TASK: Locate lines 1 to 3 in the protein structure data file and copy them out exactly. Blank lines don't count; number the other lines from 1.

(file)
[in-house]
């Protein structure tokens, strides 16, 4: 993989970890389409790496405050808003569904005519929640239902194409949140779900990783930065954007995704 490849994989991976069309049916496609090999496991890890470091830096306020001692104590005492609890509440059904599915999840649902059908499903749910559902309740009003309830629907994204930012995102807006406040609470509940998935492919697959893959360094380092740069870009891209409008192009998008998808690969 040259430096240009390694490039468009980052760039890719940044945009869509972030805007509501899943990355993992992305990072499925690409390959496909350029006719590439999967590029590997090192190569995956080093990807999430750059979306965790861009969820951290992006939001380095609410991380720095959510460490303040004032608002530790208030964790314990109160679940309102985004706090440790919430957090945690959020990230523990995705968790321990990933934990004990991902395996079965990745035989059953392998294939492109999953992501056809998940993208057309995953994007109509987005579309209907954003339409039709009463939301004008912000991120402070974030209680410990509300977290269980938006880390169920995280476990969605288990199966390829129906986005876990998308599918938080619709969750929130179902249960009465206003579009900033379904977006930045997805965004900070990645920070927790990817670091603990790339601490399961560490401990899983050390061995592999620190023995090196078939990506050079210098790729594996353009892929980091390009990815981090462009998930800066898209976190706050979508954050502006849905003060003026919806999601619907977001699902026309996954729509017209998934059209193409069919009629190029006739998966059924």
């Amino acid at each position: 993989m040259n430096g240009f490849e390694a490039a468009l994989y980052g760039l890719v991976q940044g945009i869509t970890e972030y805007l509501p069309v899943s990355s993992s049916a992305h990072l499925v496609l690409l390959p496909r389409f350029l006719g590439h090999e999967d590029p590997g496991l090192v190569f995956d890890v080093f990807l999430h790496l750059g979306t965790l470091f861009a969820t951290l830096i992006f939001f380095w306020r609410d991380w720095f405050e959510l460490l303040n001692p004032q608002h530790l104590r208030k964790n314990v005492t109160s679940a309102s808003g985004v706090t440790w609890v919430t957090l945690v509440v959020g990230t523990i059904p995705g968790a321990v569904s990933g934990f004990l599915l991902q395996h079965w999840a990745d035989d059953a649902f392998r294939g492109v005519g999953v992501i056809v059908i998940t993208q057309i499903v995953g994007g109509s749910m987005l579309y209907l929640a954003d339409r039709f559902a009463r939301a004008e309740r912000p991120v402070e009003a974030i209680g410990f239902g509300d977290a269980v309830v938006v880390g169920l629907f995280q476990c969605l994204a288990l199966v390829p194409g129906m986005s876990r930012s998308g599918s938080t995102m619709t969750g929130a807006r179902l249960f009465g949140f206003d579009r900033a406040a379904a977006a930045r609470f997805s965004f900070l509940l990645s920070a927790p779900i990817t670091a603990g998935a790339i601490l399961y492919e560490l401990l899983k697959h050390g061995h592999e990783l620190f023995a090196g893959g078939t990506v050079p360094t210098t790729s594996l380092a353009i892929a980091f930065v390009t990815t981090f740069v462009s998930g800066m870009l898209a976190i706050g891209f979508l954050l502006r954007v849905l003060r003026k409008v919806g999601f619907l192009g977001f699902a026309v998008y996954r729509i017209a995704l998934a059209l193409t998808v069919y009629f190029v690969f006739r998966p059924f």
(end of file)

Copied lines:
[in-house]
């Protein structure tokens, strides 16, 4: 993989970890389409790496405050808003569904005519929640239902194409949140779900990783930065954007995704 490849994989991976069309049916496609090999496991890890470091830096306020001692104590005492609890509440059904599915999840649902059908499903749910559902309740009003309830629907994204930012995102807006406040609470509940998935492919697959893959360094380092740069870009891209409008192009998008998808690969 040259430096240009390694490039468009980052760039890719940044945009869509972030805007509501899943990355993992992305990072499925690409390959496909350029006719590439999967590029590997090192190569995956080093990807999430750059979306965790861009969820951290992006939001380095609410991380720095959510460490303040004032608002530790208030964790314990109160679940309102985004706090440790919430957090945690959020990230523990995705968790321990990933934990004990991902395996079965990745035989059953392998294939492109999953992501056809998940993208057309995953994007109509987005579309209907954003339409039709009463939301004008912000991120402070974030209680410990509300977290269980938006880390169920995280476990969605288990199966390829129906986005876990998308599918938080619709969750929130179902249960009465206003579009900033379904977006930045997805965004900070990645920070927790990817670091603990790339601490399961560490401990899983050390061995592999620190023995090196078939990506050079210098790729594996353009892929980091390009990815981090462009998930800066898209976190706050979508954050502006849905003060003026919806999601619907977001699902026309996954729509017209998934059209193409069919009629190029006739998966059924």
């Amino acid at each position: 993989m040259n430096g240009f490849e390694a490039a468009l994989y980052g760039l890719v991976q940044g945009i869509t970890e972030y805007l509501p069309v899943s990355s993992s049916a992305h990072l499925v496609l690409l390959p496909r389409f350029l006719g590439h090999e999967d590029p590997g496991l090192v190569f995956d890890v080093f990807l999430h790496l750059g979306t965790l470091f861009a969820t951290l830096i992006f939001f380095w306020r609410d991380w720095f405050e959510l460490l303040n001692p004032q608002h530790l104590r208030k964790n314990v005492t109160s679940a309102s808003g985004v706090t440790w609890v919430t957090l945690v509440v959020g990230t523990i059904p995705g968790a321990v569904s990933g934990f004990l599915l991902q395996h079965w999840a990745d035989d059953a649902f392998r294939g492109v005519g999953v992501i056809v059908i998940t993208q057309i499903v995953g994007g109509s749910m987005l579309y209907l929640a954003d339409r039709f559902a009463r939301a004008e309740r912000p991120v402070e009003a974030i209680g410990f239902g509300d977290a269980v309830v938006v880390g169920l629907f995280q476990c969605l994204a288990l199966v390829p194409g129906m986005s876990r930012s998308g599918s938080t995102m619709t969750g929130a807006r179902l249960f009465g949140f206003d579009r900033a406040a379904a977006a930045r609470f997805s965004f900070l509940l990645s920070a927790p779900i990817t670091a603990g998935a790339i601490l399961y492919e560490l401990l899983k697959h050390g061995h592999e990783l620190f023995a090196g893959g078939t990506v050079p360094t210098t790729s594996l380092a353009i892929a980091f930065v390009t990815t981090f740069v462009s998930g800066m870009l898209a976190i706050g891209f979508l954050l502006r954007v849905l003060r003026k409008v919806g999601f619907l192009g977001f699902a026309v998008y996954r729509i017209a995704l998934a059209l193409t998808v069919y009629f190029v690969f006739r998966p059924f």